It could have been a dream.
A Buddhist monastery high in the mountains of Taiwan, carved into the hillside. A narrow path was all that separated me from the crashing ocean waves far below. Had I walked too close to the edge and lost my balance, there would have been nothing to catch me. I wondered if that was part of the point.
The teacher was charismatic, compassionate, and controversial, and as magnificently dramatic as the monastery built in his name. His story of having been a child soldier in Burma is often part of his introduction. When he finally reached Taiwan after a long series of adventures, he shaved his head and etched the Heart Sutra into his skin. One of the nuns told me that his tattoo had spelling mistakes—a detail that makes him all the more endearing.
One day, the Master invited me for a walk. He brought me to a small rock cave and explained that he once spent a year meditating in that very space. It was the reason he chose to build his monastery here—the heart of his world.
Then he told me something else: that he did not eat or drink for most of the year that he had lived in the cave. He had only some pills, made from the nectar of a mysterious flower, but otherwise did not consume anything (with the exception of a few drops of water) for an entire year.
As you might expect, my response was to stare at him in disbelief. I eventually regained my composure and asked him to repeat his story to be sure I had understood. So he repeated his story, with the same incomprehensible information as before. I just kept staring at him, which appeared to entertain him. He laughed gently, patted my shoulder, and told me it was time to go.
What was I supposed to do with that story? Knowing the Master as I do, I’m quite certain he’s not a liar, and yet . . . was I actually supposed to believe him? The setting certainly gave the account more potency; had he told me that story in more familiar territory, what would I have thought? I still don’t know the answer to that question.
I eventually went back to see him to ask again, but he was not particularly forthcoming. I think he enjoyed my consternation too much and decided to leave me in it. All he did was remind me that there were stories of the Buddha doing such things. “But you aren’t the Buddha!” was my spontaneous response. He smiled enigmatically and walked away.
I can appreciate the role of the “mysterious Buddhist teacher.” It is a tradition that Buddhist teachers have long enjoyed as they play games with other people’s questions in the hopes of unraveling some of the knots in our heads. Not everything needs to be explained, nor are there concrete answers to every question.
But this wasn’t merely a game to him, even if he was having fun in the process. The Master insisted on the facts of his story and his devotees repeated them to me emphatically. He may have been toying with me, but he also meant what he said and he was waiting for me to engage.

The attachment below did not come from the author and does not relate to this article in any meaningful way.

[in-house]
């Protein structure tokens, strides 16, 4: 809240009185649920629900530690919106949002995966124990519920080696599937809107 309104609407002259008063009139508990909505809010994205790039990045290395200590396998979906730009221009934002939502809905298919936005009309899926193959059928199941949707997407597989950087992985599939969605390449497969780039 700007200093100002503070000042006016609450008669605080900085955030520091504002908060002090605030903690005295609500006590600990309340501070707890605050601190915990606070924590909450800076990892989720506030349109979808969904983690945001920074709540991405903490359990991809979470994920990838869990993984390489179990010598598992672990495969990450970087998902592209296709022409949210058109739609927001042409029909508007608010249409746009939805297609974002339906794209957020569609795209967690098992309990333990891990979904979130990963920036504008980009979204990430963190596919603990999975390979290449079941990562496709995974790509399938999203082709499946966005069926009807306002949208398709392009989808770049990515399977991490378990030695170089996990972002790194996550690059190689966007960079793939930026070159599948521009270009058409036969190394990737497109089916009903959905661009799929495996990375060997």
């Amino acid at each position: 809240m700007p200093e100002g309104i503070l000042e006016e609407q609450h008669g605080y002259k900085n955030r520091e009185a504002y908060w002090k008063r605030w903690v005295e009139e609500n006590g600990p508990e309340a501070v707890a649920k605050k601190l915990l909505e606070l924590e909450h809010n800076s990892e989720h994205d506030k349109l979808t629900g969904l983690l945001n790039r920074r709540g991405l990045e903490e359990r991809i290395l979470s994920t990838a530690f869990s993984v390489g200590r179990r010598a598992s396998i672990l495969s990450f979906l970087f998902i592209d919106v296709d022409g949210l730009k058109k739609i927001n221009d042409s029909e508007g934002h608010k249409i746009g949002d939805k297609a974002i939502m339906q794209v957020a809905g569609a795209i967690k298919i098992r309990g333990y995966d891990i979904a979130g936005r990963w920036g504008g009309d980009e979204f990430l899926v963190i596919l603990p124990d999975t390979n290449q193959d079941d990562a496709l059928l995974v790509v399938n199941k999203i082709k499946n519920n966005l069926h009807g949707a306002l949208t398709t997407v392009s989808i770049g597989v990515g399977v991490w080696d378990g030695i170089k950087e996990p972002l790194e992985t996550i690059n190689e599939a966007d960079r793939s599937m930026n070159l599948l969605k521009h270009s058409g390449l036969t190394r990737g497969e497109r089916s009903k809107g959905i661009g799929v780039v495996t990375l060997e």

But how? I kept searching through the drawers of my mind for the tools I needed to understand his assertions. I didn’t think he was lying; yet I could not believe he was telling the truth. Was there something in between that I couldn’t see?
I decided that I needed independent help and I knew just the person to approach: an important Tibetan teacher with a PhD from Cambridge. Surely she would be able to clarify this quandary for me in a way I would be able to understand. “What do you make of these stories?” I asked her one day. “Is he lying?”
Unfortunately, she confused me even more. “Such things are possible,” she said. “I did something similar myself—but only for a few months. I have not yet done a year.”
I stopped and stared at her. “Seriously?” was the most academic response I could muster. And then she did what the Master did before: she smiled enigmatically and moved the conversation on to something else.
Clearly, the mysterious Buddhist teacher role is alive and strong. That is one thing I’ve learned from these interactions. But playfulness aside, I suspect there is more at stake than I’m able to see. I don’t believe these teachers are liars, but I don’t really believe they are telling the truth. I am therefore left with the possibility that I am missing the required tools from my intellectual inventory.
These teachers are also pointing me toward a long tradition of magical storytelling, most of it much more dramatic than an extended fast. Flying monks and levitating masters are a familiar part of this terrain. Some are even said to have been able to slip through keyholes, while others could see one’s past lives. Magical illusions are generated for the benefit of the viewer, and countless teachers are said to have been able to disappear into a rainbow cloud when required. The Buddha, during the miracle of Sravasti, gave a teaching from a jeweled walkway in the sky while his body morphed into fire and water. There is no dearth of material when it comes to superhuman feats in the Buddhist tradition. Sitting in a cave without food is tame by comparison.
Nevertheless, these stories continue to defy my capacity to understand. I don’t want to dismiss the magical and demand materialism from the tradition. I am quite certain I will be missing all the good stuff if I do. But I’m not capable of adopting these stories either. And there are so many of them.
When I asked one of the nuns living at the Master’s monastery what she thought of his claim, she barely reacted. “He is a great teacher. Of course what he says is true,” she explained matter-of-factly. Much more challenging is the monk in their monastery who spends his time flying through the trees in the forest. “You can’t imagine how frustrating it is to get him to come down!”